WHEN HURRICANE SANDY struck New York City in October 2012, the 34th Street campus of New York University (NYU) Langone Health—a teaching hospital campus of roughly a dozen buildings located along the East River—was flooded by an estimated 15 million gal. of water. Buildings lost power, medical equipment was destroyed, and the facility was closed for months. Determined not to suffer such a disaster again, the medical center—and several other facilities in the region—have been working over the intervening years with the international engineering firm Thornton Tomasetti to prepare for both the immediate threats of the next hurricane season and longer-term hazards, says Amy Macdonald, CFM, an associate principal and the resilience practice leader in Thornton Tomasetti’s New York City office.
“The approach has been not just to look backward at past events but to look forward and consider how climate change will have an impact on flooding and sea-level rise in the future,” Macdonald notes. Efforts at NYU Langone and other New York City properties have focused on “site-specific risk analysis, physical flood-risk reduction measures, [and] emergency management and preparedness,” taking a “risk-informed, future-focused, and holistic approach to the resilience of their facilities,” Macdonald explains.
“After Sandy, we instituted a comprehensive mitigation plan, with robust and redundant systems designed to fortify the campus to be able to withstand a storm well above the 500-year flood level,” said Paul Schwabacher, P.E., NYU Langone’s senior vice president, facilities management. “Our emergency management team has been expanded, and employees train in emergency management throughout the year. Critical infrastructure systems are tested on a regular basis, and workers practice deploying the campus flood barriers.”
For the 2020 hurricane season, temporary and permanent flood barriers have been installed and carefully tested at the medical center’s buildings.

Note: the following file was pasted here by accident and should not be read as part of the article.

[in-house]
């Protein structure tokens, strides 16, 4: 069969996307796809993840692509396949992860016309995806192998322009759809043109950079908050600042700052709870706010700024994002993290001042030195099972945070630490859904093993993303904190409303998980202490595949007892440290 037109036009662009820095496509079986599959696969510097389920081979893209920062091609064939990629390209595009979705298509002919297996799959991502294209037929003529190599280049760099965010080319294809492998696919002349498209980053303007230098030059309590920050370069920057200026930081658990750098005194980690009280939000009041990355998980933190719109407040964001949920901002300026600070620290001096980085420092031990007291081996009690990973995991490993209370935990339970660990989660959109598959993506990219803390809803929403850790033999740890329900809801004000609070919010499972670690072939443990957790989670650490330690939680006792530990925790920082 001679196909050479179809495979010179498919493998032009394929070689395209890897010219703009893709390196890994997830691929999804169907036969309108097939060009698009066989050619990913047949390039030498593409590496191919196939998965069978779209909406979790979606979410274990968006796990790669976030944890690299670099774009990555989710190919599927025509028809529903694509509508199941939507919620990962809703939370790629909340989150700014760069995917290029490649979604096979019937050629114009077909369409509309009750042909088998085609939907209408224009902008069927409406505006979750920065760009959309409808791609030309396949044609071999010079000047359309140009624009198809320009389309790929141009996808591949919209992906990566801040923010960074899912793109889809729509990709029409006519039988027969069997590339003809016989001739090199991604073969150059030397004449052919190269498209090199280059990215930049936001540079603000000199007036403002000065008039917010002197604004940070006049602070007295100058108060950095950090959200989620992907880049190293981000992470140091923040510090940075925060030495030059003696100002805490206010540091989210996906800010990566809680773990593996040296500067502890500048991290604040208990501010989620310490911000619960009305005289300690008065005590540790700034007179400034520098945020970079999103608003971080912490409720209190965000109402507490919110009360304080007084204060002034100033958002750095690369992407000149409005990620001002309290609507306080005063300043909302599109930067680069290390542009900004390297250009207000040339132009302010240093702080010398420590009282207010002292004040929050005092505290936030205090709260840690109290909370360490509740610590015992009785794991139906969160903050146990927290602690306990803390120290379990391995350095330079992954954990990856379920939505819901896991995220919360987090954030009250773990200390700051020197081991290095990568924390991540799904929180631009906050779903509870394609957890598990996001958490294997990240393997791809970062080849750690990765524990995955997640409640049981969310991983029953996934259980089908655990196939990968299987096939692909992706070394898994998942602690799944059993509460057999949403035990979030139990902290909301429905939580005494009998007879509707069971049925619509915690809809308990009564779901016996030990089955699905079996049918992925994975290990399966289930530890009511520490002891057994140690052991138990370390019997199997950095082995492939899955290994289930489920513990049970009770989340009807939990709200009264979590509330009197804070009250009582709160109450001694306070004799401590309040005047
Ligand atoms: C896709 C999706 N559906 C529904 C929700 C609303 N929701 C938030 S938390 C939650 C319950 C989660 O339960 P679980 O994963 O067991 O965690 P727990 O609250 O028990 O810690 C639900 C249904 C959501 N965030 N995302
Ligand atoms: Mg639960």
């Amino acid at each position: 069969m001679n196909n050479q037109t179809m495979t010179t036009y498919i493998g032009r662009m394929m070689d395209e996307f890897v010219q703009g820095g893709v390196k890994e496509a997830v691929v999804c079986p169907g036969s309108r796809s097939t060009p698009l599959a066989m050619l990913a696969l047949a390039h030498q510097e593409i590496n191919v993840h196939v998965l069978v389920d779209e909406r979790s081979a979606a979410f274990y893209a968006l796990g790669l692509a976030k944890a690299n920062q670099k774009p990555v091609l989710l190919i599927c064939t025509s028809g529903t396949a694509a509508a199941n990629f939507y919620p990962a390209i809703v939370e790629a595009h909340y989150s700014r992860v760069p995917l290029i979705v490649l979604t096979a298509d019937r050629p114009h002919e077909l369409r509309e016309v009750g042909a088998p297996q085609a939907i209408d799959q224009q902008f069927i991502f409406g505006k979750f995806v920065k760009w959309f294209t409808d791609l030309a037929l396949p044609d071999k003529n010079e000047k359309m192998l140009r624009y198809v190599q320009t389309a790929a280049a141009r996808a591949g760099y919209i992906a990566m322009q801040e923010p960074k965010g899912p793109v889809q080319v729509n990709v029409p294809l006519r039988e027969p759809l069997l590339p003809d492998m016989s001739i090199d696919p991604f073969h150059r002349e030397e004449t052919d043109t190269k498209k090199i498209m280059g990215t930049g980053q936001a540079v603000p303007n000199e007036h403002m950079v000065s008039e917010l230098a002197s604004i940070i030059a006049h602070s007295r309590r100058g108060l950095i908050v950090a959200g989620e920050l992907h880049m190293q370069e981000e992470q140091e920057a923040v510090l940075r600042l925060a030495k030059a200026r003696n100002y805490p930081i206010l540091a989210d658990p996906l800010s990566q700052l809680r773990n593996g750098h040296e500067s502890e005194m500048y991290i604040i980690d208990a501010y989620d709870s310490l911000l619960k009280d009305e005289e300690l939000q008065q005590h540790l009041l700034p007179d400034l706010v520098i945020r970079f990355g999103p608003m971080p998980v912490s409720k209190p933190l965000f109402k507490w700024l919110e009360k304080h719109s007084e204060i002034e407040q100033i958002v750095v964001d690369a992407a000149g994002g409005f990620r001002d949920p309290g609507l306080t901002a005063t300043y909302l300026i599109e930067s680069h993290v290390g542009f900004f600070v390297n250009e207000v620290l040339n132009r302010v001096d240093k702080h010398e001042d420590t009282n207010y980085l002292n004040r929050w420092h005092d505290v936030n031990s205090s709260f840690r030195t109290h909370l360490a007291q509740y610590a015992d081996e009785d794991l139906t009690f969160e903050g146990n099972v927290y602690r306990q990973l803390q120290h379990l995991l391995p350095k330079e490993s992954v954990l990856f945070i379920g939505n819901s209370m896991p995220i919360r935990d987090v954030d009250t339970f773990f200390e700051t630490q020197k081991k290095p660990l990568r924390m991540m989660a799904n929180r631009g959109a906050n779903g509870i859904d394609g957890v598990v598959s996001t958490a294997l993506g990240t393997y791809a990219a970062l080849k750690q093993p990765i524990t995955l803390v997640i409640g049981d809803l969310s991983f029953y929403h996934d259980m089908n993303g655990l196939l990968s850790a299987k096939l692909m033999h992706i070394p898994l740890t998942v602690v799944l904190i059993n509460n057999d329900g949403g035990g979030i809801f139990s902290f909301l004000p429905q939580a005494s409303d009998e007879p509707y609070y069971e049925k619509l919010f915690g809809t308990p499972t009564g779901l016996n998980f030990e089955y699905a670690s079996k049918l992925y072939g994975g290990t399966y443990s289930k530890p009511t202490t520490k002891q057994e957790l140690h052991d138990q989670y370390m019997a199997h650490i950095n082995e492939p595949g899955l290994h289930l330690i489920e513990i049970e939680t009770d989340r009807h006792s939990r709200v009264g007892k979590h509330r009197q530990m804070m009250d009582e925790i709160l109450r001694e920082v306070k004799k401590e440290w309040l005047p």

Working incrementally before and during each subsequent hurricane season—which begins June 1 and poses the biggest threat to the New York region from August through the end of November—a team of engineers, architects, and construction professionals has improved and elevated NYU Langone’s emergency power generators. They have been lifted to a level above the current floodplain as well as a predicted future floodplain calculated using climate change projections,
For the 2020 hurricane season, both temporary and permanent flood barriers have been installed and carefully tested at the medical center’s buildings. These barriers include flexible walls made from high-strength textiles that are manually deployed and rigid flip-up barriers that can be activated in one of three ways: manually, by push-button, or automatically, triggered by sensors. These systems protect doors or openings in the floodwalls along the campus perimeter.
While flood barriers are typically tested by their manufacturers in controlled environments, Thornton Tomasetti recommends that barriers also be tested in place to ensure their construction and their incorporation within any wider flood-mitigation strategy aligns with the design intent, Macdonald explains. The three-part testing of these systems is based on Approval Standard FM2510, from the flood-mitigation products certification organization FM Approvals. Engineers begin with visual observations that look for air gaps along the flood-barrier perimeters and any joints, Macdonald says. Next, they conduct high-pressure hose tests using nozzles that can generate at least 20 psi of water pressure before the tests. The tests focus on any mechanical, hydraulic, or pneumatic seals or gaskets; any overlaps or transitions between barrier components; and any other joints as well as any penetrations, fasteners, or hardware that penetrate the barrier, Macdonald explains.